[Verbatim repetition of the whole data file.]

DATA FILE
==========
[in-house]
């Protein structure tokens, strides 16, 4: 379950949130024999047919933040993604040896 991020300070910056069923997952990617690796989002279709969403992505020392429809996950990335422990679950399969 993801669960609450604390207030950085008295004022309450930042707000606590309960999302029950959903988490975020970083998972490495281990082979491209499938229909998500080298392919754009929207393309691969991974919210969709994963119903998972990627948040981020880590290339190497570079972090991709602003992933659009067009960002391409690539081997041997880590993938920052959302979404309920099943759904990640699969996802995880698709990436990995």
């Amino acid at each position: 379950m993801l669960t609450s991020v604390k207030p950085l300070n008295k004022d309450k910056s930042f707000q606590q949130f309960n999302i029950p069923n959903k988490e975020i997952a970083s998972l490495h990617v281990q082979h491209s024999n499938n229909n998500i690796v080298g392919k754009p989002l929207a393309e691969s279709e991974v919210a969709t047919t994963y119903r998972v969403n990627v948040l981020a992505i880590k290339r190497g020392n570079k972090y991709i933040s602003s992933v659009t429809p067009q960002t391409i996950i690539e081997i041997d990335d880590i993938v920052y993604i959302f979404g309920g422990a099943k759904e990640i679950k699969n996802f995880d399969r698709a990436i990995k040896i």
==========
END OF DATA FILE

[in-house]
């Protein structure tokens, strides 16, 4: 379950949130024999047919933040993604040896 991020300070910056069923997952990617690796989002279709969403992505020392429809996950990335422990679950399969 993801669960609450604390207030950085008295004022309450930042707000606590309960999302029950959903988490975020970083998972490495281990082979491209499938229909998500080298392919754009929207393309691969991974919210969709994963119903998972990627948040981020880590290339190497570079972090991709602003992933659009067009960002391409690539081997041997880590993938920052959302979404309920099943759904990640699969996802995880698709990436990995």
């Amino acid at each position: 379950m993801l669960t609450s991020v604390k207030p950085l300070n008295k004022d309450k910056s930042f707000q606590q949130f309960n999302i029950p069923n959903k988490e975020i997952a970083s998972l490495h990617v281990q082979h491209s024999n499938n229909n998500i690796v080298g392919k754009p989002l929207a393309e691969s279709e991974v919210a969709t047919t994963y119903r998972v969403n990627v948040l981020a992505i880590k290339r190497g020392n570079k972090y991709i933040s602003s992933v659009t429809p067009q960002t391409i996950i690539e081997i041997d990335d880590i993938v920052y993604i959302f979404g309920g422990a099943k759904e990640i679950k699969n996802f995880d399969r698709a990436i990995k040896i």